The diamond compact is thus a thermally stable diamond compact, examples of which are described in the specifications above and are well known in the art. These compacts are capable of withstanding a temperature of 1200 C. in a vacuum, for example a vacuum of 10-5 mbar or better, without any significant structural degradation of the compact occurring. Such compacts find particular application in abrasive tools where high temperatures are generated during use thereof, as for example in dressing or trueing tools, or where high temperatures are required during manufacture of the tool, as for example in surface set or impregnated drill bits.

DETAILED DESCRIPTION OF THE INVENTION

As mentioned above, thermally stable diamond compacts are used in applications where high temperatures are generated in use or during manufacture of the tool. Such compacts are not easily wetted by conventional brazes and this is one of the reasons why they are as a general rule held mechanically in the working surface of the tool. For example, in a surface set drill bit the individual compacts, which may have a triangular, cubic, hexagonal or other useful shape, will be held mechanically in the matrix of the working surface of the drill bit. It is desirable to supplement the mechanical bond by a bond of a chemical or braze nature.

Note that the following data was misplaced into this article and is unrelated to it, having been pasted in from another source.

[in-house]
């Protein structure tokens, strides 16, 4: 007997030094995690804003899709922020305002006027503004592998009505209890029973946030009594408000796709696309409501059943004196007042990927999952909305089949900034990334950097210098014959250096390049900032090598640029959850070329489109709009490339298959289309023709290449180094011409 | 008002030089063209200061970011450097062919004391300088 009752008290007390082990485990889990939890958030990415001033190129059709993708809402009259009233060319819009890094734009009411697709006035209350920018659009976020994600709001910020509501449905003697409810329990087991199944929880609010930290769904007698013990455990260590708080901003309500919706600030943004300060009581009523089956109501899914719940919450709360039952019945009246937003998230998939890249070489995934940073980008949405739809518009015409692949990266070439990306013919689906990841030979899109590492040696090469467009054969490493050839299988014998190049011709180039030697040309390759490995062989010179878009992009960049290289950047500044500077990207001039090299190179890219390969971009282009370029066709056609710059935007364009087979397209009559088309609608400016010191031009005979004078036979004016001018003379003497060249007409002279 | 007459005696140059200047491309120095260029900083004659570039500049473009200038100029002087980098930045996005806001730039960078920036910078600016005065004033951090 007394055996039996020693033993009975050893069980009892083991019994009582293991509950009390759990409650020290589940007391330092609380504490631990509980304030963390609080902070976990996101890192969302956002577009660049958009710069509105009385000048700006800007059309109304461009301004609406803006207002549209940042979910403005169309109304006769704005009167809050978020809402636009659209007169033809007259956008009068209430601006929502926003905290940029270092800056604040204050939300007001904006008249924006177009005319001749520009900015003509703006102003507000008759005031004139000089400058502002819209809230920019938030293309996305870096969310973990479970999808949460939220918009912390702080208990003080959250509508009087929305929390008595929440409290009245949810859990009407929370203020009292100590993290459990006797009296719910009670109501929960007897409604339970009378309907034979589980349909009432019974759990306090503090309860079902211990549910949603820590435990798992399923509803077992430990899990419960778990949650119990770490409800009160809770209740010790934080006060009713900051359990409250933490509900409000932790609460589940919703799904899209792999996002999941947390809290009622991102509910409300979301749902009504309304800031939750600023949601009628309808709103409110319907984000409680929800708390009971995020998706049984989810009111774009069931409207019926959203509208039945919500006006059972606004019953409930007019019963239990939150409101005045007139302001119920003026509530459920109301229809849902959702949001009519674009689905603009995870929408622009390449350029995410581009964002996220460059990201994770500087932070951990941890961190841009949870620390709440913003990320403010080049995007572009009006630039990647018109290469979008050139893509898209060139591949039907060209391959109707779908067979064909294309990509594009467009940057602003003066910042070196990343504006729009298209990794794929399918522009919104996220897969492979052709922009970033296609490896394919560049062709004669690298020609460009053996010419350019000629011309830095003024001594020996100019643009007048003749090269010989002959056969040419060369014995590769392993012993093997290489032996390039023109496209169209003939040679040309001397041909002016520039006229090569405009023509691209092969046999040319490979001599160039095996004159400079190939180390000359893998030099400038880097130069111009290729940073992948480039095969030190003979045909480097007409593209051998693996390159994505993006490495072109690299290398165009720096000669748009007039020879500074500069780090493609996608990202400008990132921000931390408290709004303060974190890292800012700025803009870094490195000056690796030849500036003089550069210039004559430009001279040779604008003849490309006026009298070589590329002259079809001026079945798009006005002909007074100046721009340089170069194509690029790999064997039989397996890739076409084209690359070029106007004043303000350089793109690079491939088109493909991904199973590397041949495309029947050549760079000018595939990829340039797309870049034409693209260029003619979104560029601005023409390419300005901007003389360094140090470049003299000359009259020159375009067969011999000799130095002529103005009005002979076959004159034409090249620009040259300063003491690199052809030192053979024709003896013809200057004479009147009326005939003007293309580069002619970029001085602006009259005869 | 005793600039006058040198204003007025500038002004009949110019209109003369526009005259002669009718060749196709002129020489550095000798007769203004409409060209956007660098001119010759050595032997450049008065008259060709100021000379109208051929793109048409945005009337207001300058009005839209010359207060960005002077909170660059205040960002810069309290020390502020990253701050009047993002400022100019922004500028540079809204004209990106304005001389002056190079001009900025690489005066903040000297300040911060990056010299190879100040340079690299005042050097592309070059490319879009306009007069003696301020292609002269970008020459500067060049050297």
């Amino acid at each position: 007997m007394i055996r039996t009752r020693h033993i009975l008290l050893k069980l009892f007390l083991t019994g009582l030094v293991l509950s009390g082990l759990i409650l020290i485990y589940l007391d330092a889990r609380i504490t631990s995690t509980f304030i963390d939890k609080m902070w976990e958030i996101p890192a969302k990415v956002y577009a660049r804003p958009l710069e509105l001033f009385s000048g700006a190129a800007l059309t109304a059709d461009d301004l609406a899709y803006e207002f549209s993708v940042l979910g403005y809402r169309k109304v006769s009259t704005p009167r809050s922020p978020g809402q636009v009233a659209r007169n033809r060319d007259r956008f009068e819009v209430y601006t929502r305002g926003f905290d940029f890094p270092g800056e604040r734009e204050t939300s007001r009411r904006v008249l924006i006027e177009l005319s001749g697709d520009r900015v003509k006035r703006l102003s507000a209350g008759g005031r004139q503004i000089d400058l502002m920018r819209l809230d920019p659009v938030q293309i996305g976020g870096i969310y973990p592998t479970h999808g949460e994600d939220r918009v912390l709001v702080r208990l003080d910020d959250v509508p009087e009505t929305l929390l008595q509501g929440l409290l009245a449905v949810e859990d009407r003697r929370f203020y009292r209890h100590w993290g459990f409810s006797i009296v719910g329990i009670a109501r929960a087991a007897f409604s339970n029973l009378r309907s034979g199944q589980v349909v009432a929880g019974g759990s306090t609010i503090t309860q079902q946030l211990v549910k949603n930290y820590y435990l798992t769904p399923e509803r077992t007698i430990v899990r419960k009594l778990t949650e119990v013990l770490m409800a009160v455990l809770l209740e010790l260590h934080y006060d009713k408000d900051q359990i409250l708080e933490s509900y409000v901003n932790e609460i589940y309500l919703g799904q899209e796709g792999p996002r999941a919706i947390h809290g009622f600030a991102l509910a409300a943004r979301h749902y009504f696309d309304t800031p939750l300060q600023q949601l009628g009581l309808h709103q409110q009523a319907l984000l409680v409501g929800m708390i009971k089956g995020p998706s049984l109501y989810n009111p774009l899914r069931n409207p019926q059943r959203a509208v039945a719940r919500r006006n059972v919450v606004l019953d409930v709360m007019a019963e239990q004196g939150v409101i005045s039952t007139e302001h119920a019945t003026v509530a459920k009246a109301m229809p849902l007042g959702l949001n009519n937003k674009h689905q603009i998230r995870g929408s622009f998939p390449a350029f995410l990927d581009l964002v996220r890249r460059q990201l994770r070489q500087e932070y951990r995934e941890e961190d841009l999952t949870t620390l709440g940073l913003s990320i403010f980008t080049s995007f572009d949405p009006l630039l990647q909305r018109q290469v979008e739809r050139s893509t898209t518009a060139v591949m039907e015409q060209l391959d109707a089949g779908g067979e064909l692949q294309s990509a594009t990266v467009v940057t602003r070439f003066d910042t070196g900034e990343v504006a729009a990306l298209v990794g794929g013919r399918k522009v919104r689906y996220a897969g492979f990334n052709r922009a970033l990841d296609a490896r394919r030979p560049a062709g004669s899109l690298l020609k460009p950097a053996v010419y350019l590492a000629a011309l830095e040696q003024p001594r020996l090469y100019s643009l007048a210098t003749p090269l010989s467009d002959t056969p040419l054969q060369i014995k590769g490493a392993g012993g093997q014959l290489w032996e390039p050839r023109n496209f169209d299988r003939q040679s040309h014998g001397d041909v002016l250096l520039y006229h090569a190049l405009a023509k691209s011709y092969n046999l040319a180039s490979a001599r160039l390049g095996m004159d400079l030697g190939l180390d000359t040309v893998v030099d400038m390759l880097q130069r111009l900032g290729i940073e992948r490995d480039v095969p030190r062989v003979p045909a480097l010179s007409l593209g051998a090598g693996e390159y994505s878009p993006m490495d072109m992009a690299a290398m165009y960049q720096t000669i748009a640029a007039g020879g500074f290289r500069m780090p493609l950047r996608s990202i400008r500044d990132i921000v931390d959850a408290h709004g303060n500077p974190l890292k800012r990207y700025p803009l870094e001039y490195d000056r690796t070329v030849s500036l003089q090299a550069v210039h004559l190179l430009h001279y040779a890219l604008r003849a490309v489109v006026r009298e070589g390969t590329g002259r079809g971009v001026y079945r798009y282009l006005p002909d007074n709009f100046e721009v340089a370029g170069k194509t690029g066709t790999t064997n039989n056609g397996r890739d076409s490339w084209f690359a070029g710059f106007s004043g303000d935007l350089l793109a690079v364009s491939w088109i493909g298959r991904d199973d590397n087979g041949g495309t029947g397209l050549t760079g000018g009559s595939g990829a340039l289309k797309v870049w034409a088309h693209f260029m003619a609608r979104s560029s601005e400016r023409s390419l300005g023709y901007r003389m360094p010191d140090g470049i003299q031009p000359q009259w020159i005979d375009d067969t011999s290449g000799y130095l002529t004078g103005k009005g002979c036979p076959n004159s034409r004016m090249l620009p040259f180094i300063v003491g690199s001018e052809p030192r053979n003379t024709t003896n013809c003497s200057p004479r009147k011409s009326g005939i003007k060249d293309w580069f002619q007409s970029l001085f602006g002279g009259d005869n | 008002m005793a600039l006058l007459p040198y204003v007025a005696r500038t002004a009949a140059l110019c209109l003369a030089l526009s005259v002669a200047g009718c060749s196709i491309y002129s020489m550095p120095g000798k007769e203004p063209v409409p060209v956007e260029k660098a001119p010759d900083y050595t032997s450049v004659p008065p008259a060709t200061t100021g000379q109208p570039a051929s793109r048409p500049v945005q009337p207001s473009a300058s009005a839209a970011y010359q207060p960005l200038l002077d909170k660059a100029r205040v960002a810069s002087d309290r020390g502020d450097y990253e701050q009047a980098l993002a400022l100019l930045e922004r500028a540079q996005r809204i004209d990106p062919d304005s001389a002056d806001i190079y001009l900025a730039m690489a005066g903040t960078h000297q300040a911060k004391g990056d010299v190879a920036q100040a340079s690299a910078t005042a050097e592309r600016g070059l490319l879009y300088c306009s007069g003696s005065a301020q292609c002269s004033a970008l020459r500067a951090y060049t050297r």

It has been found that the alloy specified above bonds extremely strongly to the diamond compact surface to which it is applied. Furthermore, the alloy, it has been found, bonds readily to a variety of commercially available brazes and forms a braze bond with the matrix of conventional surface set and impregnated drill bits.

The alloy coated surface may be bonded readily to a cemented carbide support, either directly or through another commercially available braze. When another commercially available braze is used, it is preferably a high temperature braze such as a silver/copper/zinc/nickel/manganese braze or a copper/manganese/nickel/indium/tin braze both of which have a liquidus temperature above 700 C. The diamond compact, being thermally stable, can withstand such temperatures and the resulting braze bond is extremely strong. The invention thus enables a thermally stable diamond compact to be brazed to a tool or tool holder in contrast to uncoated thermally stable diamond compacts of the prior art.